Of the 38 textile brands, 10 brands have committed to stop or have stopped doing business with their suppliers in the Xinjiang region or if partners do not respect basic human rights. A few brands have also stated that they are strengthening traceability and audits on their production chain.
Abercrombie & Fitch, Adidas, Amazon, Badger Sport, C&A, Calvin Klein, Cotton On, Esprit, H&M, Lacoste, Nike, Patagonia, Carter’s, Polo Ralph Lauren, Target Australia, Tommy Hilfiger, Uniqlo, Victoria’s Secret, Woolworths, Zara are the 20 brands that chose to speak following the report of the Australian NGO ASPI accusing them of participating in the violation of fundamental human rights along their production chain.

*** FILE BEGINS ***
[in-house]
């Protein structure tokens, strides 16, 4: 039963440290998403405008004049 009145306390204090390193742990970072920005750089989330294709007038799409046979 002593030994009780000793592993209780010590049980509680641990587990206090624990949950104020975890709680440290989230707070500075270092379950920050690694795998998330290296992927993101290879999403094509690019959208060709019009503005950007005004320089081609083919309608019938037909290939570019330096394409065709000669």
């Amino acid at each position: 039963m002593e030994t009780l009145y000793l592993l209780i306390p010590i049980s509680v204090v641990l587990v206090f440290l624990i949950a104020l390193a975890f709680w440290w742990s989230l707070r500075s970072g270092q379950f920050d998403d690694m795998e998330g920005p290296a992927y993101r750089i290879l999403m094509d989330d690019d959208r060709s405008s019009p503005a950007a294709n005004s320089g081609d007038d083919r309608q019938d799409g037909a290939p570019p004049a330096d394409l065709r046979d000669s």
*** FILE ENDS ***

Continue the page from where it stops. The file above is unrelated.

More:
Mapping suppliers and subcontractors, identifying risks, and stopping commercial activities with factories located in the region are effective one-off actions. On the other hand, it is essential that these brands strengthen traceability along their supply chain and increase the number of external audits throughout their supply chain on an ongoing basis.
Concerning the other brands, many do not recognize their involvement in the facts. In addition, among the brands involved, some claim to have prevented these risks by having them sign charters of good conduct prohibiting forced labor on their production chain before the scandal.
Clear Fashion reminds us that the expectation of seeing the duty of vigilance applied at a European level has never been so close since it is on the agenda of the European institutions for this year 2021.